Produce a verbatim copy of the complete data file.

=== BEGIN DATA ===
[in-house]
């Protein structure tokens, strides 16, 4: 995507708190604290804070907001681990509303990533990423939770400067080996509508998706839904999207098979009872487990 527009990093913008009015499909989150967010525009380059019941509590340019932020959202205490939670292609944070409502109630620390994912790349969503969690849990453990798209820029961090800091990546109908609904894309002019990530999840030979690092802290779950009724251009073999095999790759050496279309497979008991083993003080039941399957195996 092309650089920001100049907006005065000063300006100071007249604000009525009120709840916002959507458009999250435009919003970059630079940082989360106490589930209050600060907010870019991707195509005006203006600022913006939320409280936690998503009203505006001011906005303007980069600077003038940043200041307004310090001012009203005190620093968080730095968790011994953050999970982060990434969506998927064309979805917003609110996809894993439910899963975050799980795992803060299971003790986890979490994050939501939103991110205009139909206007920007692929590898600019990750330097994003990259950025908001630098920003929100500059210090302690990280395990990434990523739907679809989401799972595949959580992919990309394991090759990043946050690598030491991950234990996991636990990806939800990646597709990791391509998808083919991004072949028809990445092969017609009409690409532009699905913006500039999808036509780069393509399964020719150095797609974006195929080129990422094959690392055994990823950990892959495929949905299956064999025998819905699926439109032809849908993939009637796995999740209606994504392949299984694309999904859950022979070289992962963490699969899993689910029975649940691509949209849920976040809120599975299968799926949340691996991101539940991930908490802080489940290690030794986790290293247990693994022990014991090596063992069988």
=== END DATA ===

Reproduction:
[in-house]
């Protein structure tokens, strides 16, 4: 995507708190604290804070907001681990509303990533990423939770400067080996509508998706839904999207098979009872487990 527009990093913008009015499909989150967010525009380059019941509590340019932020959202205490939670292609944070409502109630620390994912790349969503969690849990453990798209820029961090800091990546109908609904894309002019990530999840030979690092802290779950009724251009073999095999790759050496279309497979008991083993003080039941399957195996 092309650089920001100049907006005065000063300006100071007249604000009525009120709840916002959507458009999250435009919003970059630079940082989360106490589930209050600060907010870019991707195509005006203006600022913006939320409280936690998503009203505006001011906005303007980069600077003038940043200041307004310090001012009203005190620093968080730095968790011994953050999970982060990434969506998927064309979805917003609110996809894993439910899963975050799980795992803060299971003790986890979490994050939501939103991110205009139909206007920007692929590898600019990750330097994003990259950025908001630098920003929100500059210090302690990280395990990434990523739907679809989401799972595949959580992919990309394991090759990043946050690598030491991950234990996991636990990806939800990646597709990791391509998808083919991004072949028809990445092969017609009409690409532009699905913006500039999808036509780069393509399964020719150095797609974006195929080129990422094959690392055994990823950990892959495929949905299956064999025998819905699926439109032809849908993939009637796995999740209606994504392949299984694309999904859950022979070289992962963490699969899993689910029975649940691509949209849920976040809120599975299968799926949340691996991101539940991930908490802080489940290690030794986790290293247990693994022990014991090596063992069988």